Academicism was particularly prominent in France, where it was associated with the French Academy of Fine Arts and the Salons of the 19th century. The origins of academicism can be traced back to the 17th century, when the French Academy of Fine Arts attempted to codify standards for the teaching and practice of art.

The Academy sought to promote an idealized, classical style of painting that was based on the works of the Italian masters, such as Raphael and Michelangelo. This approach to art became known as the "academic tradition".

The academic tradition was further refined in the 18th century by Jacques-Louis David, who is often credited as the founder of academic art. His teachings emphasized the importance of hard work, discipline, and precise execution. He also advocated for the study of both the masters of the past, as well as the study of nature. This combination of traditions created a new style of painting, which sought to combine the realistic with the ideal.

The academic tradition was further refined throughout the 19th century. Artists such as Jean-Léon Gérôme and William-Adolphe Bouguereau developed a preference for precise and detailed depictions of figures, as well as an adherence to classical motifs.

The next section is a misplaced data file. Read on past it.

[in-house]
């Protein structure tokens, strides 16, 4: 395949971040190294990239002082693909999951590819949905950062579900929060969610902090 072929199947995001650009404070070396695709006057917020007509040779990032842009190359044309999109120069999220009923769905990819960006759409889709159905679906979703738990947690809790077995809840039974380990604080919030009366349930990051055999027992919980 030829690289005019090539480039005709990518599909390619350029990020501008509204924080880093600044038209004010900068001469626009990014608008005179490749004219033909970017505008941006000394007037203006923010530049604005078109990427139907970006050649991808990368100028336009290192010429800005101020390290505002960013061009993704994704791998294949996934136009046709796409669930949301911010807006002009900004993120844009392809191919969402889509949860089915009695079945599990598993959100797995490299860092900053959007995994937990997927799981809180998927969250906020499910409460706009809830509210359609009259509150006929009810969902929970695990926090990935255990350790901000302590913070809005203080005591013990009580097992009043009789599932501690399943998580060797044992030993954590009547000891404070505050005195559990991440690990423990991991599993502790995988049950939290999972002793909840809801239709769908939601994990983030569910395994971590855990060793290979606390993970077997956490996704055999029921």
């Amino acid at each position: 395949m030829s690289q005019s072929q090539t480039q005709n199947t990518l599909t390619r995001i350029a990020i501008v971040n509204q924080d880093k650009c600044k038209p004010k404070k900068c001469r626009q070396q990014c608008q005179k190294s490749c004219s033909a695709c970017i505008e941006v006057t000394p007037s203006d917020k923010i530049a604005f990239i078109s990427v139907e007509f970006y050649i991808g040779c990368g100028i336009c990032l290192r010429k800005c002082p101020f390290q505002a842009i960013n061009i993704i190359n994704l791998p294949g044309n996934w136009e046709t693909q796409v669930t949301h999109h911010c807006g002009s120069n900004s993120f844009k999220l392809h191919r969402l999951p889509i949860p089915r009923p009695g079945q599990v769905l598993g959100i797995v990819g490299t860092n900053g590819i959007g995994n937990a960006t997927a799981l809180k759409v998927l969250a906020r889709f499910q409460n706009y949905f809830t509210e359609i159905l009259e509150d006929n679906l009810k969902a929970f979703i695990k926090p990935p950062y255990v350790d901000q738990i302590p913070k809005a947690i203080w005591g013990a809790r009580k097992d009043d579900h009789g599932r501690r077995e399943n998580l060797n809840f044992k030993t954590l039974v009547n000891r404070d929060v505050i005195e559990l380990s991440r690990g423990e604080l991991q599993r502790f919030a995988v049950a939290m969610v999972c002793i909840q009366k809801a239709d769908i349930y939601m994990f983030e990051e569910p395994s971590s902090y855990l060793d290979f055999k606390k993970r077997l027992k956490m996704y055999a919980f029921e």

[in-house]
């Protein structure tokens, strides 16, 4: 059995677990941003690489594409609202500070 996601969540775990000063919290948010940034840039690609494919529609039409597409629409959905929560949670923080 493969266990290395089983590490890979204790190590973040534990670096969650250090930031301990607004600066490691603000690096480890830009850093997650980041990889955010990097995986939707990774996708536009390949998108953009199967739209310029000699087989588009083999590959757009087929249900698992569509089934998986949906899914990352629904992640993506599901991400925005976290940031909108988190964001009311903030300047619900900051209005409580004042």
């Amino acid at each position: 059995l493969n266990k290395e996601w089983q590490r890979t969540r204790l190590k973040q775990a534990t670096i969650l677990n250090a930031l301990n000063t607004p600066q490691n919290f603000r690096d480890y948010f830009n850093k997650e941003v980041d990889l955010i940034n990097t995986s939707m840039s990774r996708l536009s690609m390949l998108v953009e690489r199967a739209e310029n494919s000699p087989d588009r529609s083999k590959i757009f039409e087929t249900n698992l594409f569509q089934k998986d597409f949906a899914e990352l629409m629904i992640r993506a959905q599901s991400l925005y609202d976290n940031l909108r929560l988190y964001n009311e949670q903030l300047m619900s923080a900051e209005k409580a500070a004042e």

This approach was widely accepted among art academies and salons, and as a result, it became the dominant style of painting in Europe during the 19th century.

The academic tradition had a profound influence on the development of art. It was widely adopted by other schools of art, such as the Nazarene Movement in Germany and the Pre-Raphaelite Brotherhood in England. It also influenced the emergence of other styles, such as Impressionism, which sought to break down the barriers between different genres and techniques.

Academic painting is still studied and practiced today. Its techniques and principles are often referred to by artists in a variety of fields, from traditional painting to digital art. Academicism can also be seen in modern architecture, such as the iconic Louvre Museum in Paris. Academic painting remains an important influence on the development of art, and its principles and techniques continue to be relevant to artists today.